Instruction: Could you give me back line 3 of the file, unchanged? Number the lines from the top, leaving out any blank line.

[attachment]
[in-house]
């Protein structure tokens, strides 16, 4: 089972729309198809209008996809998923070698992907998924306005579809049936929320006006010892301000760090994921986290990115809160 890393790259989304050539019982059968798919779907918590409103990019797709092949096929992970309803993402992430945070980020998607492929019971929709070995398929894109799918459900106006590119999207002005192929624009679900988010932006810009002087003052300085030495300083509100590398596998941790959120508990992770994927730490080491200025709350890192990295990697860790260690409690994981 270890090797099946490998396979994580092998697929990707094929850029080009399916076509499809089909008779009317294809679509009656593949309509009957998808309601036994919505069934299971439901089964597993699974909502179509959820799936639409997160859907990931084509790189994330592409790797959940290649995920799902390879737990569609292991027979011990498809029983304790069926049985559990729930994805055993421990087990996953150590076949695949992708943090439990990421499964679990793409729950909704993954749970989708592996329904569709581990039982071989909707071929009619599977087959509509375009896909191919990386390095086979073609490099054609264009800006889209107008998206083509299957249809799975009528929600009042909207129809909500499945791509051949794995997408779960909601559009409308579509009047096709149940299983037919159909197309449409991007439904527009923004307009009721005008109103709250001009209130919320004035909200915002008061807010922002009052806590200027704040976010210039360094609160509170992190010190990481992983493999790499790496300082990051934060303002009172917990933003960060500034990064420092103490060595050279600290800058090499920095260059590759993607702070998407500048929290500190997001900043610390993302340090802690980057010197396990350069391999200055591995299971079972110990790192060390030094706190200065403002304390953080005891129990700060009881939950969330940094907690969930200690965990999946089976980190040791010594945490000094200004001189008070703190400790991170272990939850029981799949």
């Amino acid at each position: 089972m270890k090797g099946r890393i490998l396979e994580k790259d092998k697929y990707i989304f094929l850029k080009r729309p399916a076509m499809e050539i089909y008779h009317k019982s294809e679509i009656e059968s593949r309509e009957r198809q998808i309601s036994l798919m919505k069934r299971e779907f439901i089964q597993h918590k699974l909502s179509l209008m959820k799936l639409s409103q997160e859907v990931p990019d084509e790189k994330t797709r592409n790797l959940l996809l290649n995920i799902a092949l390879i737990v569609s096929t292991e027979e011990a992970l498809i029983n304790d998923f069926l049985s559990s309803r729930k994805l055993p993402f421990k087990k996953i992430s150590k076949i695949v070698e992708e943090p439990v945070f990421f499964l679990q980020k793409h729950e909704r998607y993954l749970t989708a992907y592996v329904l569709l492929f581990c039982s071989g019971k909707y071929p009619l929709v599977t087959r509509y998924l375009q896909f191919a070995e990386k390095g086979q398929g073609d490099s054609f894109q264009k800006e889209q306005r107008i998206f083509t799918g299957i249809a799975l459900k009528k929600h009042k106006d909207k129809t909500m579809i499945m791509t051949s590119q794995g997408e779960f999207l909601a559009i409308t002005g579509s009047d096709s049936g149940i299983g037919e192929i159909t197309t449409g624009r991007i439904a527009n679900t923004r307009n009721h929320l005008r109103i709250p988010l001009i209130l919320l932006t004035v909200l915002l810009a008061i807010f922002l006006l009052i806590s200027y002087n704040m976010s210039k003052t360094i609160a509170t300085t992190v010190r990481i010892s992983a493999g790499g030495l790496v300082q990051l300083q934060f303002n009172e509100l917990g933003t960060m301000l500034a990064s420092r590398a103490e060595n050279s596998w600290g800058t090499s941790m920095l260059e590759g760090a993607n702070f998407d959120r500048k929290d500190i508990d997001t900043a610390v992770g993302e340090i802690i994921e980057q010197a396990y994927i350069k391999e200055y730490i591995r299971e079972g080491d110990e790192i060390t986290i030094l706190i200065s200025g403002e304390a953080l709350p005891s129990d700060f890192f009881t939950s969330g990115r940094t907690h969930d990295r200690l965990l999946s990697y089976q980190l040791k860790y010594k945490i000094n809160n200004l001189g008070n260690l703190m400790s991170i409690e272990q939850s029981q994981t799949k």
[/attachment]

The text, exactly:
């Amino acid at each position: 089972m270890k090797g099946r890393i490998l396979e994580k790259d092998k697929y990707i989304f094929l850029k080009r729309p399916a076509m499809e050539i089909y008779h009317k019982s294809e679509i009656e059968s593949r309509e009957r198809q998808i309601s036994l798919m919505k069934r299971e779907f439901i089964q597993h918590k699974l909502s179509l209008m959820k799936l639409s409103q997160e859907v990931p990019d084509e790189k994330t797709r592409n790797l959940l996809l290649n995920i799902a092949l390879i737990v569609s096929t292991e027979e011990a992970l498809i029983n304790d998923f069926l049985s559990s309803r729930k994805l055993p993402f421990k087990k996953i992430s150590k076949i695949v070698e992708e943090p439990v945070f990421f499964l679990q980020k793409h729950e909704r998607y993954l749970t989708a992907y592996v329904l569709l492929f581990c039982s071989g019971k909707y071929p009619l929709v599977t087959r509509y998924l375009q896909f191919a070995e990386k390095g086979q398929g073609d490099s054609f894109q264009k800006e889209q306005r107008i998206f083509t799918g299957i249809a799975l459900k009528k929600h009042k106006d909207k129809t909500m579809i499945m791509t051949s590119q794995g997408e779960f999207l909601a559009i409308t002005g579509s009047d096709s049936g149940i299983g037919e192929i159909t197309t449409g624009r991007i439904a527009n679900t923004r307009n009721h929320l005008r109103i709250p988010l001009i209130l919320l932006t004035v909200l915002l810009a008061i807010f922002l006006l009052i806590s200027y002087n704040m976010s210039k003052t360094i609160a509170t300085t992190v010190r990481i010892s992983a493999g790499g030495l790496v300082q990051l300083q934060f303002n009172e509100l917990g933003t960060m301000l500034a990064s420092r590398a103490e060595n050279s596998w600290g800058t090499s941790m920095l260059e590759g760090a993607n702070f998407d959120r500048k929290d500190i508990d997001t900043a610390v992770g993302e340090i802690i994921e980057q010197a396990y994927i350069k391999e200055y730490i591995r299971e079972g080491d110990e790192i060390t986290i030094l706190i200065s200025g403002e304390a953080l709350p005891s129990d700060f890192f009881t939950s969330g990115r940094t907690h969930d990295r200690l965990l999946s990697y089976q980190l040791k860790y010594k945490i000094n809160n200004l001189g008070n260690l703190m400790s991170i409690e272990q939850s029981q994981t799949k």